Jones-Drew: “I feel like you've got to put players around him. It's a team game. The same way we talk about quarterbacks and how they need a running game, as a running back you need receivers on the outside that are going to make it unloaded boxes. You're going to need a playmaker at the quarterback position. I see that Josh Allen's been running the ball well, but you've still got to be able to throw the ball consistently. ... They've got to put some pieces around him. You can't trade away your left tackle, too. You're trading away all these guys away and saying 'LeSean, we still want you to be successful and do these things.' ”
Tomlinson: “The expectations are huge because of who he is. When you're that type of player, people are going to always say ‘we expect you to perform at a certain level,’ and then when you start to slip, questions come. LeSean is in a place where he's not old enough to say he can't still perform. My first year with the Jets I was 30, 31, something like that, and I felt great. I had a great season. So if Adrian Peterson is still performing at a high level, I'm not ready to say LeSean is done. I think he still has something left.”
Davis: “At this age, unfortunately as you get older, your production goes down. He is still a very gifted running back. I love Shady. I love the way he runs, you know, but he's probably no longer the guy you want to give the ball a lot to a game. It's probably more that you want to tailor his touches to a certain amount per game, because he can still be explosive. I don't expect or envision him being the back we saw a long time ago, and that's rarely the case. We all get to that point where we're not the same back once we get over 30. That's just the way it is.
“It's a hard thing to swallow when you're a competitor like that. Nobody wants it. Adrian Peterson, he probably wants to get 40 touches a game, but the reality of it is, it's probably not going to happen. Shady came in and we had a good talk with him before the season. He was encouraged about this year, too. He was nicked up as well. Those things start to add up, and then all of a sudden you look up and you don't feel as great as you once felt. As a back, it's important that you feel really good. I'm not talking about where you can play, I'm talking about where you're not thinking about your ankle or your toe or some pulled hamstring. Those are things the last couple of years that really hampered him.”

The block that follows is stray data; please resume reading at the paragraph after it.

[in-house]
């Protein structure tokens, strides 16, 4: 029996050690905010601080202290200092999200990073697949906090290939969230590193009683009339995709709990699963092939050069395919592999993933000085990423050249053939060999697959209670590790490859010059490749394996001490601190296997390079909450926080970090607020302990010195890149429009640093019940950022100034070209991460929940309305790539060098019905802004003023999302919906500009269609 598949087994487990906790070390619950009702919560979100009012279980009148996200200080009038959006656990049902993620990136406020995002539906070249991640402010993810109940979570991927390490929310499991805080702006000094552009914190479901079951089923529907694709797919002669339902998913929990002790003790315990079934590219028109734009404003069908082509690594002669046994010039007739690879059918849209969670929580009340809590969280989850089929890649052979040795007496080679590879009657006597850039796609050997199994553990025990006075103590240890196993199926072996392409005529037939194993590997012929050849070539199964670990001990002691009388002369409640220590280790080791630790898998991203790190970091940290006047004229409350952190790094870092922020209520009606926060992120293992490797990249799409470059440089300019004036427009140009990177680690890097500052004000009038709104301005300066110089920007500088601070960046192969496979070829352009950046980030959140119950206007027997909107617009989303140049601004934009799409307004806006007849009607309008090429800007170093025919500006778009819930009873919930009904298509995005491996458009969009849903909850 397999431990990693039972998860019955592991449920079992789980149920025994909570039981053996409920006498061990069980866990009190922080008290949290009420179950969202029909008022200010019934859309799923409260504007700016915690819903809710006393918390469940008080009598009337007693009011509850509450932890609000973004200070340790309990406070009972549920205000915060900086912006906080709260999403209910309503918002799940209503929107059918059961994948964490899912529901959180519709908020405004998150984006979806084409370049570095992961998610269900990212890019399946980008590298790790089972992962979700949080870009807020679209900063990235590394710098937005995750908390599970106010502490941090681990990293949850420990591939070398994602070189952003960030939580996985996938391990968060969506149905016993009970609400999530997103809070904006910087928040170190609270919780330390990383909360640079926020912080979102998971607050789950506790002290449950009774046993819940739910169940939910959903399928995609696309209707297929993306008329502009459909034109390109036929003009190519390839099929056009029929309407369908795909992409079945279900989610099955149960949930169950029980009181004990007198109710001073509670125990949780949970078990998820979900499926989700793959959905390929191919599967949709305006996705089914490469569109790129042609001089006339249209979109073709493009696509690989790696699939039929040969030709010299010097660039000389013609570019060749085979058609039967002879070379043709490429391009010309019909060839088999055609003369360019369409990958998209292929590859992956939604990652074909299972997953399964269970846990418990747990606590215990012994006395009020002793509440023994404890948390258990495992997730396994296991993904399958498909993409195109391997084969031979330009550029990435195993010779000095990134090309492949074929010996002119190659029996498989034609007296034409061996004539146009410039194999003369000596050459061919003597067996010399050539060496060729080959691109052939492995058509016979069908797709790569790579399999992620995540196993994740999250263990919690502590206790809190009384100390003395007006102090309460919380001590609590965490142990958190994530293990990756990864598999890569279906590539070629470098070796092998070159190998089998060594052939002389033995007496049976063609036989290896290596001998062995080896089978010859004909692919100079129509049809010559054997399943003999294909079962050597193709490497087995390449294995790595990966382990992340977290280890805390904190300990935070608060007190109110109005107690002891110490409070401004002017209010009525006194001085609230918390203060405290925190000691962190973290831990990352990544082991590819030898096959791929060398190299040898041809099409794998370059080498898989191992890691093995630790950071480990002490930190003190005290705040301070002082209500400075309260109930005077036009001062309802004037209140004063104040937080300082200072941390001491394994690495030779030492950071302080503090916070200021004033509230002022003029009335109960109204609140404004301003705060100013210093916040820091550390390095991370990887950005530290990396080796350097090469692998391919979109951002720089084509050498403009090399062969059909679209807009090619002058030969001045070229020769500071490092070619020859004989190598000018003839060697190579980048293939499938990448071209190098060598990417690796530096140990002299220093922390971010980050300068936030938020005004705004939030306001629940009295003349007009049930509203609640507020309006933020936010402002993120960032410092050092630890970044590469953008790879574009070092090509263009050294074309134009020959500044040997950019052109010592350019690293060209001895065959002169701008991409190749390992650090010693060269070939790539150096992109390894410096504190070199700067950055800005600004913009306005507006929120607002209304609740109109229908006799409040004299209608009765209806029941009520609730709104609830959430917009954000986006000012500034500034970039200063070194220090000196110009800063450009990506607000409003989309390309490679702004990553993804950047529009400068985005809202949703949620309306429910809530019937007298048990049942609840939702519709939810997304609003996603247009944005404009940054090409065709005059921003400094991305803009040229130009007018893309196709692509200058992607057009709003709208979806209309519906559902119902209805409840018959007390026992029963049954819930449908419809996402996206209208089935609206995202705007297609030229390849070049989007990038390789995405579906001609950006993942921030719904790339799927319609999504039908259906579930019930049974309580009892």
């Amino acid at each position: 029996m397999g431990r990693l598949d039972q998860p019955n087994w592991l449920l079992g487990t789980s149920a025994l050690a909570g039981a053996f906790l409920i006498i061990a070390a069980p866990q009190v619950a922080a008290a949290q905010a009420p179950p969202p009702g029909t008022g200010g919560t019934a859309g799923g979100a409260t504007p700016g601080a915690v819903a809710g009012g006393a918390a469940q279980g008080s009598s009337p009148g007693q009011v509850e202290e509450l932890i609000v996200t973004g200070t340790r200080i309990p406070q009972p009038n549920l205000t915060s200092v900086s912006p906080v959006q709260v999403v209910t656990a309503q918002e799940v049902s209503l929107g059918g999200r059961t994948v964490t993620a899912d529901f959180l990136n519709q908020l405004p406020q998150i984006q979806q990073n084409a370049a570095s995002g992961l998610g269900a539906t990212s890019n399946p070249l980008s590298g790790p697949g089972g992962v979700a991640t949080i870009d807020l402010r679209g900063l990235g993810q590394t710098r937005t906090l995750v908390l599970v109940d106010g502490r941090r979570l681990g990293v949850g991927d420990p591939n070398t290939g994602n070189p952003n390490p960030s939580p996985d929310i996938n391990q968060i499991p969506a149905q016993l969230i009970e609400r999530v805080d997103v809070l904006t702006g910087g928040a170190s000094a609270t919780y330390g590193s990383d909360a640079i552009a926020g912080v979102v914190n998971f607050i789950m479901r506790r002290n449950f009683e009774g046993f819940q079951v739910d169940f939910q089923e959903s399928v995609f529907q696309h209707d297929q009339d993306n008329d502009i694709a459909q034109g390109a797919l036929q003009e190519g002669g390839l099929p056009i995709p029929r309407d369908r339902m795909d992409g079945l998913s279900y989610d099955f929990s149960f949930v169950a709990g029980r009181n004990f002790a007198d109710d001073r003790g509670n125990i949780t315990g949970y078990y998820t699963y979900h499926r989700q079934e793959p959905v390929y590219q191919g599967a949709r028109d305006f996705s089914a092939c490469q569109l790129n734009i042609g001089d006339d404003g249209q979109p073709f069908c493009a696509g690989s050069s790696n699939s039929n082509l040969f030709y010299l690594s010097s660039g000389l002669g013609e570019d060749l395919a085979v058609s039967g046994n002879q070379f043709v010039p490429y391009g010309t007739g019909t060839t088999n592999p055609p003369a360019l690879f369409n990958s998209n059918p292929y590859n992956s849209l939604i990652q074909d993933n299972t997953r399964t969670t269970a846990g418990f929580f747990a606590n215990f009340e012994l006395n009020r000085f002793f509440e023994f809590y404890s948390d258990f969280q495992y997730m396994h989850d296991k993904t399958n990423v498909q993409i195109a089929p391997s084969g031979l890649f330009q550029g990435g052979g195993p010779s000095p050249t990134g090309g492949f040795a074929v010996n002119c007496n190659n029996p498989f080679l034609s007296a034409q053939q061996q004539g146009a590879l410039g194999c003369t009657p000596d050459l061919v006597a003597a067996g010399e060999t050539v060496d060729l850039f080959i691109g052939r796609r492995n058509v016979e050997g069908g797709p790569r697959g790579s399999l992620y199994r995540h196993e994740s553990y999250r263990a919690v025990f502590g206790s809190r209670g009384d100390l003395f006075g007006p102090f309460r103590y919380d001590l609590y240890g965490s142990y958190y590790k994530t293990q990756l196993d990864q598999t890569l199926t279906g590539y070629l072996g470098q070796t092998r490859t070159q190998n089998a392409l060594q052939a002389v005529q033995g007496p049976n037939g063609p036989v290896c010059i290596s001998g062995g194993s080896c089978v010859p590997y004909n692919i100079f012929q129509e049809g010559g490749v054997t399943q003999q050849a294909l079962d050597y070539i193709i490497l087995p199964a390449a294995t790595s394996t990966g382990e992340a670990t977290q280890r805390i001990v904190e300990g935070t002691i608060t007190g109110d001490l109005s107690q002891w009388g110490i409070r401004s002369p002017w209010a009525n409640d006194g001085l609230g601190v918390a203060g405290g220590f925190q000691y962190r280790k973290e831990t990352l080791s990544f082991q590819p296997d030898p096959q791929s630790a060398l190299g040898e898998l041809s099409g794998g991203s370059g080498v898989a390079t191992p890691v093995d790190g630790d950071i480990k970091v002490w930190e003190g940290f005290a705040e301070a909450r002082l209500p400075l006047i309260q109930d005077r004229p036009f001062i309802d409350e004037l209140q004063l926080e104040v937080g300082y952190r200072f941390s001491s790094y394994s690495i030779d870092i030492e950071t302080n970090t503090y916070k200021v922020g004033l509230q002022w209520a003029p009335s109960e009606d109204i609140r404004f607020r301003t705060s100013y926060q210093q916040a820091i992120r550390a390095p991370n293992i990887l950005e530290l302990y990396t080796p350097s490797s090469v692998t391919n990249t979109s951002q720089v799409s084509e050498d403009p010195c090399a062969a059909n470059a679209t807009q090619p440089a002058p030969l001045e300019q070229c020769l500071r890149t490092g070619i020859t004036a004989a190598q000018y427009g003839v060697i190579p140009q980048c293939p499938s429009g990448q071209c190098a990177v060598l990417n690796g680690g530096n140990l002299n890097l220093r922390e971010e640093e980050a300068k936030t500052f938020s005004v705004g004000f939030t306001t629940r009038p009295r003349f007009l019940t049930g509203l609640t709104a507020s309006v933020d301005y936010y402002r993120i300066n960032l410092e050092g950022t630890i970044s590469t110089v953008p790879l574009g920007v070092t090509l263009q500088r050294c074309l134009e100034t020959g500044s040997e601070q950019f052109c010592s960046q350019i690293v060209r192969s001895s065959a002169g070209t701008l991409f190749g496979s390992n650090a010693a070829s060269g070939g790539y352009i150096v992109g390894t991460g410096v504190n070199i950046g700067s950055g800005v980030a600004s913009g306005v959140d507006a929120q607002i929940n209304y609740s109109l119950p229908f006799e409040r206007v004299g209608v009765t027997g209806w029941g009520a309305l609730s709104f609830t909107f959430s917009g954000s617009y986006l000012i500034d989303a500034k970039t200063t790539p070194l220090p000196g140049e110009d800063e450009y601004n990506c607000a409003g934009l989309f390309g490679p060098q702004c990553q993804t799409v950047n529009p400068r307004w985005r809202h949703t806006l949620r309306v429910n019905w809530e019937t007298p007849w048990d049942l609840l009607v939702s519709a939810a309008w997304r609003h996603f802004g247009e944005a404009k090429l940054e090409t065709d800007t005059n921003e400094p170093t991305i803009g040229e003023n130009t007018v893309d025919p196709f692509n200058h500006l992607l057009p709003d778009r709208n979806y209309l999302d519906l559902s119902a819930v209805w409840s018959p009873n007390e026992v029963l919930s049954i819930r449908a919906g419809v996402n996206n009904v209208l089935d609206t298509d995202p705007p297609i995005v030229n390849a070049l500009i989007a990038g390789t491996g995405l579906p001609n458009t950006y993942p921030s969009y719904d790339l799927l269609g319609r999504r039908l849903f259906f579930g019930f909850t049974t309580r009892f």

On what McCoy might need to change about his game …
Bush: “Sometimes it's not sexy to see a running back rush for 4- or 5-yard runs at a time, but it's effective in the long run. When you've got a guy like Shady that can do a lot of different things, that's a weapon, and from what I've seen, they need weapons on that team -- especially to help Josh Allen.
Davis: “He actually told me that. He wanted to work on that more, just getting those 4-yard runs. It's a hard thing to do. I remember the first time my coach told me, 'all you have to do is get 4 yards.' I was like, '4 yards, that's it? Are you kidding me?' I thought I was failing because I wasn't breaking 60-yard runs. When I got to Denver, my coach said, 'son, in this offense, I want my 4 yards. If you get more than that, that's fine. If you bounce it, I want my 4 yards.' What it does, it allows you to work in a system with a mindset that keeps everything pretty clean. Then you can take chances when you feel comfortable. I don't know what his coaches have told him, but I always tell my players -- I've coached high school for two years -- 'I want 4 yards.' When you think like that, everything's leaning forward."
Story topics: LeSean McCoy